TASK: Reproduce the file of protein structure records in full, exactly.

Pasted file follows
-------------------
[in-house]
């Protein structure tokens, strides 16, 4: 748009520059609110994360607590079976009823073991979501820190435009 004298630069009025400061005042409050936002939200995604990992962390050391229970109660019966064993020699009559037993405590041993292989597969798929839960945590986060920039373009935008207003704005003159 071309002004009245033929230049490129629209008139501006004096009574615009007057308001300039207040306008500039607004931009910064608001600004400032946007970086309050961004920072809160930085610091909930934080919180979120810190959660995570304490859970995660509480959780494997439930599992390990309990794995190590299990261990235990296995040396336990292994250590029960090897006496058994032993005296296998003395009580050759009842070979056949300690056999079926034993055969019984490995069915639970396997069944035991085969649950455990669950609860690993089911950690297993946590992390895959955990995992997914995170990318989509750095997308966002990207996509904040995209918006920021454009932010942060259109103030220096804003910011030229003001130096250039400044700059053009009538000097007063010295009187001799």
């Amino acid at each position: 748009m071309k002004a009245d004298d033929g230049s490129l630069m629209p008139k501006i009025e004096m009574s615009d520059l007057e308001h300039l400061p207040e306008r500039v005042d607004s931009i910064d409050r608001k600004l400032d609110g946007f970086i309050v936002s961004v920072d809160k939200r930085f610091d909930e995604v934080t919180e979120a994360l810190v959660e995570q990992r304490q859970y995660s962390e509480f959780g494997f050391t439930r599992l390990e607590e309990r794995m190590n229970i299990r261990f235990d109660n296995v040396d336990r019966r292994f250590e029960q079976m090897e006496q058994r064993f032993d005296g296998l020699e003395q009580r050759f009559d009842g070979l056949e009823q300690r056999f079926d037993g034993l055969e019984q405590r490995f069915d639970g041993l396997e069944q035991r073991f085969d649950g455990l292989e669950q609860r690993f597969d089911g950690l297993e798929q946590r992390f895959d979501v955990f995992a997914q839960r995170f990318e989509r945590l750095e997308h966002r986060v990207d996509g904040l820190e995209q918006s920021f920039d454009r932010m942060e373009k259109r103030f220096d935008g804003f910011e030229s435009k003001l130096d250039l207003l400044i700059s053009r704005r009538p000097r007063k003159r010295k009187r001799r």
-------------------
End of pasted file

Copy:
[in-house]
């Protein structure tokens, strides 16, 4: 748009520059609110994360607590079976009823073991979501820190435009 004298630069009025400061005042409050936002939200995604990992962390050391229970109660019966064993020699009559037993405590041993292989597969798929839960945590986060920039373009935008207003704005003159 071309002004009245033929230049490129629209008139501006004096009574615009007057308001300039207040306008500039607004931009910064608001600004400032946007970086309050961004920072809160930085610091909930934080919180979120810190959660995570304490859970995660509480959780494997439930599992390990309990794995190590299990261990235990296995040396336990292994250590029960090897006496058994032993005296296998003395009580050759009842070979056949300690056999079926034993055969019984490995069915639970396997069944035991085969649950455990669950609860690993089911950690297993946590992390895959955990995992997914995170990318989509750095997308966002990207996509904040995209918006920021454009932010942060259109103030220096804003910011030229003001130096250039400044700059053009009538000097007063010295009187001799």
């Amino acid at each position: 748009m071309k002004a009245d004298d033929g230049s490129l630069m629209p008139k501006i009025e004096m009574s615009d520059l007057e308001h300039l400061p207040e306008r500039v005042d607004s931009i910064d409050r608001k600004l400032d609110g946007f970086i309050v936002s961004v920072d809160k939200r930085f610091d909930e995604v934080t919180e979120a994360l810190v959660e995570q990992r304490q859970y995660s962390e509480f959780g494997f050391t439930r599992l390990e607590e309990r794995m190590n229970i299990r261990f235990d109660n296995v040396d336990r019966r292994f250590e029960q079976m090897e006496q058994r064993f032993d005296g296998l020699e003395q009580r050759f009559d009842g070979l056949e009823q300690r056999f079926d037993g034993l055969e019984q405590r490995f069915d639970g041993l396997e069944q035991r073991f085969d649950g455990l292989e669950q609860r690993f597969d089911g950690l297993e798929q946590r992390f895959d979501v955990f995992a997914q839960r995170f990318e989509r945590l750095e997308h966002r986060v990207d996509g904040l820190e995209q918006s920021f920039d454009r932010m942060e373009k259109r103030f220096d935008g804003f910011e030229s435009k003001l130096d250039l207003l400044i700059s053009r704005r009538p000097r007063k003159r010295k009187r001799r």